New User Special Price Expires in

Let's log you in.

Sign in with Facebook


Don't have a StudySoup account? Create one here!


Create a StudySoup account

Be part of our community, it's free to join!

Sign up with Facebook


Create your account
By creating an account you agree to StudySoup's terms and conditions and privacy policy

Already have a StudySoup account? Login here

Final Review Part 2

by: Sydney Miller

Final Review Part 2 ANTH 161 001

Sydney Miller

Preview These Notes for FREE

Get a free preview of these Notes, just enter your email below.

Unlock Preview
Unlock Preview

Preview these materials now for free

Why put in your email? Get access to more of this material and other relevant free materials for your school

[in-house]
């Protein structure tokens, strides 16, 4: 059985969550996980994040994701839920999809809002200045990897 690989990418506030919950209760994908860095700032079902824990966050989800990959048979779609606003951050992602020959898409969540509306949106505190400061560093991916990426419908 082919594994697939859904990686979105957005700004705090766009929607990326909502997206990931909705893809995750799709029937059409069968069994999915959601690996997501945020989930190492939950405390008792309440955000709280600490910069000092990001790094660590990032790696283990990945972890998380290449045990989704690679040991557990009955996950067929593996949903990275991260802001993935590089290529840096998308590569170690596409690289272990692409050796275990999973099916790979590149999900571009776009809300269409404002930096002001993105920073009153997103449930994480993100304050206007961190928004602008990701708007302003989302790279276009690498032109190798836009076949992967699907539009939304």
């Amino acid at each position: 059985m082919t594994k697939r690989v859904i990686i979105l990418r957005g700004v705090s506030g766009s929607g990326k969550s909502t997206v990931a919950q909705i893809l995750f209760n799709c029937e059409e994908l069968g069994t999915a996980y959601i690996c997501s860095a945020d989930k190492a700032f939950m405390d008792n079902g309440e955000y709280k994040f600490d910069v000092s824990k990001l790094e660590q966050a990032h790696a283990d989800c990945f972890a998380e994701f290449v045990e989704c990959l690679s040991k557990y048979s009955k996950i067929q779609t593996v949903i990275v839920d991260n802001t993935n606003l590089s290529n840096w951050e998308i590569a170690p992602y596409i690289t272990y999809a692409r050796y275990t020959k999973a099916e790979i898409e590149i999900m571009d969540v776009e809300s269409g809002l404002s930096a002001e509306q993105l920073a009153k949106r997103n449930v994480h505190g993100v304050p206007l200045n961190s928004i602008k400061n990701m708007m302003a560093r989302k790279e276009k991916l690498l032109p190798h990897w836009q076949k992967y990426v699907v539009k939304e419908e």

View Preview

About this Document

Human Origins: An Introduction to Biological Anthropology
Dr. De La Cova
Study Guide
50 ?




Popular in Human Origins: An Introduction to Biological Anthropology

Popular in anthropology, evolution, sphr

This 22 page Study Guide was uploaded by Sydney Miller on Wednesday December 9, 2015. The Study Guide belongs to ANTH 161 001 at University of South Carolina taught by Dr. De La Cova in Fall 2015. Since its upload, it has received 16 views. For similar materials see Human Origins: An Introduction to Biological Anthropology in anthropology, evolution, sphr at University of South Carolina.

Similar to ANTH 161 001 at USC

Popular in anthropology, evolution, sphr


Reviews for Final Review Part 2


Report this Material


What is Karma?


Karma is the currency of StudySoup.

You can buy or earn more Karma at anytime and redeem it for class notes, study guides, flashcards, and more!

Date Created: 12/09/15